The Obsession with “Getting Ahead” in Your Twenties Is Failing Young People
Why do we need measuring sticks like college and marriage and leaving home to track our worth?
“You’ll catch up eventually,”an old friend I was trying to turn into a renewed friend offered. We were down the street from the apartment where I was living with two roommates as I was hodgepodging together hourly work and sitting through bad first dates with strangers who thought the fact that they had never done their own grocery shopping was a point to brag about. This old friend wasn’t just together, she was ahead, and she made sure I knew it: the apartment with furniture that matched, the relationship that would turn into an engagement, the plans for a master’s degree, the job with the neat nine-to-five hours and after-work gym pass.
“Aren’t you worried about being behind?”came the chorus when I lost my job and was lucky enough to be able to move home.
“Behind who?” it never occurred to me to ask.
One of my worst traits was that, for a time, I got good at counting all the ways people were in front of me—the things they had seemingly figured out that I hadn’t, the ways they were running ahead. All around us are reminders of behindness: lists of people who have achieved great things by thirty, lists of things we all apparently should’ve done by twenty-five, lists of how much money one should have saved by a certain age that seem to exist in a world where rent and student debt don’t. So many lists.
And as I grew up, it felt that the list of ways I was behind grew with me: I was behind on when I graduated from college; I was behind on finding a significant other and “settling down”—while simultaneously being behind in playing the field, in how many people I dated. I was behind in moving away from home, which felt like a countdown clock for when I’d finally catch up on everything else. I was behind on finding a “real job,” which made me wonder about the realness of labor—does everything that doesn’t happen around a traditional workplace watercooler suddenly not count?
Then, there was the ceaseless downpour of behindness that pooled and made it impossible to spring forward without soaking my feet in everything that would’ve left me better positioned to move forward: the emails and texts I was behind on sending, the produce slowly wilting away on the counter that I was behind on cooking into the recipe I was behind on looking up, the ring around the bathtub that I was behind on scrubbing off. As if completion of each of these tasks—be it a chore or a life plan or an age-normative milestone—would scrub the behindness off me.
Our society—our systems of work and education, our fixation on what can be classified as an achievement or a failure, our brisk, catch-up conversations where soundbite answers make you seem like you have it together—loves it when we’re on track. But more than that, we love being not behind; who can blame us? When everything is a measurement and a milestone that you’re moving onward and upward, having pedals to move ourselves forward and handlebars to steer makes us feel as though we’re in charge of where we end up. Sure, self-agency is important. But what about everything else that goes into who we become? The distinction between “getting ahead” and being “on track” seem intentionally blurred. Who are we when we’re not moving forward in some way? That’s settling; that’s giving in, the mentality goes. Staying on track means perpetually trying to get ahead of some invisible force that’s nipping at your heels. “Being ahead” and being “on track” are shape-shifters: We think we’re going to get there, wherever the “there” is, but as soon as we do, there’s another tier to climb to.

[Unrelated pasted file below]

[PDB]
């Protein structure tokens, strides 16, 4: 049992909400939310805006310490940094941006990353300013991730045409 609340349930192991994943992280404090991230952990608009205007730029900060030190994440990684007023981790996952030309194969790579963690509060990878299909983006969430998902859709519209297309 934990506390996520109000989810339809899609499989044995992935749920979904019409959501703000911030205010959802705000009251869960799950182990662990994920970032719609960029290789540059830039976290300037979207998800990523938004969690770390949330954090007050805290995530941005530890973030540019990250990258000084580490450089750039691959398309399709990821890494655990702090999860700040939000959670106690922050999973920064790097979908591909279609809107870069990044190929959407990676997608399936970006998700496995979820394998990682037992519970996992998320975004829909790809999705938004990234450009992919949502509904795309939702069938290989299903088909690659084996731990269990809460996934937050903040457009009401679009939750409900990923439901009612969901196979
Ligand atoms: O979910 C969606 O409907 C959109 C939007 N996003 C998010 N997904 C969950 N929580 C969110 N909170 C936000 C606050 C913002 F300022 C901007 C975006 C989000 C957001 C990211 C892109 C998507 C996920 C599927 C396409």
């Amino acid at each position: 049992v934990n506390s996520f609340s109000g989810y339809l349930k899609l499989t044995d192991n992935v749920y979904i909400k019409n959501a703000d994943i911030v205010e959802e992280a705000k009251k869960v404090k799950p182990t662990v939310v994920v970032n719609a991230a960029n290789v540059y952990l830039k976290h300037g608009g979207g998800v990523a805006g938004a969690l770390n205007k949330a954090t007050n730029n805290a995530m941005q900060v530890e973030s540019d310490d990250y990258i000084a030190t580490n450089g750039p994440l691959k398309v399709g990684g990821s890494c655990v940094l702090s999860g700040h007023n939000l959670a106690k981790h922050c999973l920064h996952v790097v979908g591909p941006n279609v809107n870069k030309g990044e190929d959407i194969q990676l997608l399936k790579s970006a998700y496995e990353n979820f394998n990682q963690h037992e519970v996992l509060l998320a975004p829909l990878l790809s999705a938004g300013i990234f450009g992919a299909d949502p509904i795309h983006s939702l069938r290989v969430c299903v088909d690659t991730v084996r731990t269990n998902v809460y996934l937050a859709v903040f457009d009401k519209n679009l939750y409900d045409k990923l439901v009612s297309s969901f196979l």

Who am I even trying to get ahead of? What am I trying to stay on track for? I wondered, thinking about the constellation of tips on getting ahead at work, ahead on meal prepping, ahead on studying, ahead of the week, ahead of the traffic, ahead of whatever was going to show up on Instagram, that orbited around every area of life.
It took talking to other young adults about the mounting expectations they were facing for my book, An Ordinary Age, for my perception of “behindness” to shift from anxious frustration with myself for being unable to stay on the so-called right track to skepticism about who this track served. What bubbled up was frustration about what it meant for all of us who, because of circumstances or choices, ventured away from it.
In every conversation, behindness swirled. “I’m behind in school,” a young mother told me, as she raised her toddler alone, working in a fast-food restaurant with wages too low and childcare entirely missing to support them, while doing academic work that still wanted to give her As and Bs and Cs during a pandemic. “I thought I’d be more ahead in my life,” someone shared, after losing an abusive job and moving back to their childhood bedroom. “I’m worried I’ll never get back on track,” a friend, in their late twenties and going through a divorce, shared, their voice wavering. Like me, no one, it seemed, could articulate exactly who they were behind—they just knew they were.
We’re supposed to think we are; we’re supposed to orient ourselves around the idea that someone must be ahead and someone must be behind and we should do whatever we can to stay on track to ensure it isn’t us. We know young adulthood, and the experiences one has within it, don’t exist separately from racism, and from class, and from economics, and from oppression, and from opportunity. But what gets less airtime is how much the sensation of being “ahead” or “behind” or “on track” during years of life considered deeply formative is tethered to capitalism. Who else decides what it means to be ahead or behind in life besides the structures that benefit from you feeling behind, and hustling to catch up, or you being on track, and doing everything in your power, from overworking to cutting costs to optimizing every second you exist, to stay that way?